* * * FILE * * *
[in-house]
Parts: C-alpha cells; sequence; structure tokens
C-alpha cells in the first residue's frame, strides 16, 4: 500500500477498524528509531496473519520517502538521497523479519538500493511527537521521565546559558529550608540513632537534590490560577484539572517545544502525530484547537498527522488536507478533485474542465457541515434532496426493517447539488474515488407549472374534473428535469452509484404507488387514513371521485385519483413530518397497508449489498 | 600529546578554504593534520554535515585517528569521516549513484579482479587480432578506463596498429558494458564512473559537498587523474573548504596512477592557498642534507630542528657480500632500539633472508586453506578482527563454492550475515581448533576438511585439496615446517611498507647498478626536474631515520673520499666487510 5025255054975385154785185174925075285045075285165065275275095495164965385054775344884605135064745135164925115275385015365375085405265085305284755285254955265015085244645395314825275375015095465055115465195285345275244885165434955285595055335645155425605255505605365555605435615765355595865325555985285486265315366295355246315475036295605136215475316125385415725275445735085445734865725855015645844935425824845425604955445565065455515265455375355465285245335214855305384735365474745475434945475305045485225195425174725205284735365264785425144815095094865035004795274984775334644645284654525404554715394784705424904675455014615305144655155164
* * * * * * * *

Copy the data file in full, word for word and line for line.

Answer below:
[in-house]
Parts: C-alpha cells; sequence; structure tokens
C-alpha cells in the first residue's frame, strides 16, 4: 500500500477498524528509531496473519520517502538521497523479519538500493511527537521521565546559558529550608540513632537534590490560577484539572517545544502525530484547537498527522488536507478533485474542465457541515434532496426493517447539488474515488407549472374534473428535469452509484404507488387514513371521485385519483413530518397497508449489498 | 600529546578554504593534520554535515585517528569521516549513484579482479587480432578506463596498429558494458564512473559537498587523474573548504596512477592557498642534507630542528657480500632500539633472508586453506578482527563454492550475515581448533576438511585439496615446517611498507647498478626536474631515520673520499666487510 5025255054975385154785185174925075285045075285165065275275095495164965385054775344884605135064745135164925115275385015365375085405265085305284755285254955265015085244645395314825275375015095465055115465195285345275244885165434955285595055335645155425605255505605365555605435615765355595865325555985285486265315366295355246315475036295605136215475316125385415725275445735085445734865725855015645844935425824845425604955445565065455515265455375355465285245335214855305384735365474745475434945475305045485225195425174725205284735365264785425144815095094865035004795274984775334644645284654525404554715394784705424904675455014615305144655155164